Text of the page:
"I have followed you at a distance hitherto," he said; "now I shall follow close."
She did not speak, but galloped on.
"Think you you can outride me?" he said grimly, quickening his steed's pace. "I go with your ladyship to your own house. For fear of scandal you have not openly rebuffed me previous to this time; for a like reason you will not order your lacqueys to shut your door when I enter it with you."
My Lady Dunstanwolde turned to gaze at him again. The sun shone on his bright falling locks and his blue eyes as she had seen it shine in days which seemed so strangely long passed by, though they were not five years agone.
"'Tis strange," she said, with a measure of wonder, "to live and be so black a devil."
"Bah! my lady," he said, "these are fine words - and fine words do not hold between us. Let us leave them. I would escort you home, and speak to you in private." There was that in his mocking that was madness to her, and made her sick and dizzy with the boiling of the blood which surged to her brain. The fury of passion which had been a terror to all about her when she had been a child was upon her once more, and though she had thought herself freed from its dominion, she knew it again and all it meant. She felt the thundering beat in her side, the hot flood leaping to her cheek, the flame burning her eyes themselves as if fire was within them. Had he been other than he was, her face itself would have been a warning. But he pressed her hard. As he would have slunk away a beaten cur if she had held the victory in her hands, so feeling that the power was his, he exulted over the despairing frenzy which was in her look.
"I pay back old scores," he said. "There are many to pay. When you crowned yourself with roses and set your foot upon my face, your ladyship thought not of this! When you gave yourself to Dunstanwolde and spat at me, you did not dream that there could come a time when I might goad as you did."
She struck Devil with her whip, who leaped forward; but Sir John followed hard behind her. He had a swift horse too, and urged him fiercely, so that between these two there was a race as if for life or death. The beasts bounded forward, spurning the earth beneath their feet. My lady's face was set, her eyes were burning flame, her breath came short and pantingly between her teeth. Oxon's fair face was white with passion; he panted also, but strained every nerve to keep at her side, and kept there.
"Keep back! I warn thee!" she cried once, almost gasping.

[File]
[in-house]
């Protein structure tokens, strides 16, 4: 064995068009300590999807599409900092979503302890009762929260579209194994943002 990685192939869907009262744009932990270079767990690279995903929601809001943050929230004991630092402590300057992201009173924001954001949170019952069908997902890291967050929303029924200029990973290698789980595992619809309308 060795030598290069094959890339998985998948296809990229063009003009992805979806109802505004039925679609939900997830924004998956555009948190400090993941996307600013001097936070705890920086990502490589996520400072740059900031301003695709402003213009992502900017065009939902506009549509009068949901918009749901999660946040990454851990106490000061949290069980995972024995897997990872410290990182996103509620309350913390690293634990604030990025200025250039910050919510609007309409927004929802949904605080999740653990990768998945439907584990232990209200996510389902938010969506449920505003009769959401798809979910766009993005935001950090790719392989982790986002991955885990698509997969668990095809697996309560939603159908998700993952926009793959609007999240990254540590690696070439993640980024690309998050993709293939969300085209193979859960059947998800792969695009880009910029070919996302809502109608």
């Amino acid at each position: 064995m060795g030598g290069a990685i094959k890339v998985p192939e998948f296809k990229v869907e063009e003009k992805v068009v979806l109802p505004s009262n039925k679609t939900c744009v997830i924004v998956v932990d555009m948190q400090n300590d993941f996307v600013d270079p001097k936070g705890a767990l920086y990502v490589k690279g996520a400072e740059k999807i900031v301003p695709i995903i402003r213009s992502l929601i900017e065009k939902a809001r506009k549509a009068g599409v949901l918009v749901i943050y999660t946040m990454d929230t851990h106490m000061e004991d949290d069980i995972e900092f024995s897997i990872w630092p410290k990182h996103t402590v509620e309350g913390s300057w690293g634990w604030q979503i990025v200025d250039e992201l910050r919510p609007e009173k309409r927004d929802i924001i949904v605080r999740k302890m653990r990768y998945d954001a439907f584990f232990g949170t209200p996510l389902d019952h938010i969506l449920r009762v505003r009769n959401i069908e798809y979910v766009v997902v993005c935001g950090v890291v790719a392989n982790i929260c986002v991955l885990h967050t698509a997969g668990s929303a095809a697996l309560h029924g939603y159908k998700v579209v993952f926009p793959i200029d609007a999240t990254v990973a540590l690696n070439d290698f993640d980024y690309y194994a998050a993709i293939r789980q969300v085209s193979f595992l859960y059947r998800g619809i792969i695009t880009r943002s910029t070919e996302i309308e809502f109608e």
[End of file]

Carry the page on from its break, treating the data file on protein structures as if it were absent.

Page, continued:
"Keep back!" he answered, blind with rage. "I will follow thee to hell!"
And in this wise they galloped over the white road until the hedges disappeared and they were in the streets, and people turned to look at them, and even stood and stared. Then she drew rein a little and went slower, knowing with shuddering agony that the trap was closing about her.
"What is it that you would say to me?" she asked him breathlessly.
"That which I would say within four walls that you may hear it all," he answered. "This time 'tis not idle threatening. I have a thing to show you."
Through the streets they went, and as her horse's hoofs beat the pavement, and the passers-by, looking towards her, gazed curiously at so fine a lady on so splendid a brute, she lifted her eyes to the houses, the booths, the faces, and the sky, with a strange fancy that she looked about her as a man looks who, doomed to death, is being drawn in his cart to Tyburn tree. For 'twas to death she went, nor to naught else could she compare it, and she was so young and strong, and full of love and life, and there should have been such bliss and peace before her but for one madness of her allunknowing days. And this beside her - this man with the fair face and looks and beauteous devil's eyes, was her hangman, and carried his rope with him, and soon would fit it close about her neck.
When they rode through the part of the town where abode the World of Fashion, those who saw them knew them, and marvelled that the two should be together.
"But perhaps his love has made him sue for pardon that he has so borne himself," some said, "and she has chosen to be gracious to him, since she is gracious in these days to all."
When they reached her house he dismounted with her, wearing an outward air of courtesy; but his eye mocked her, as she knew. His horse was in a lather of sweat, and he spoke to a servant.
"Take my beast home," he said. "He is too hot to stand, and I shall not soon be ready."
Turn to the next chapter: CHAPTER XVI - Dealing with that which was done in the Panelled Parlour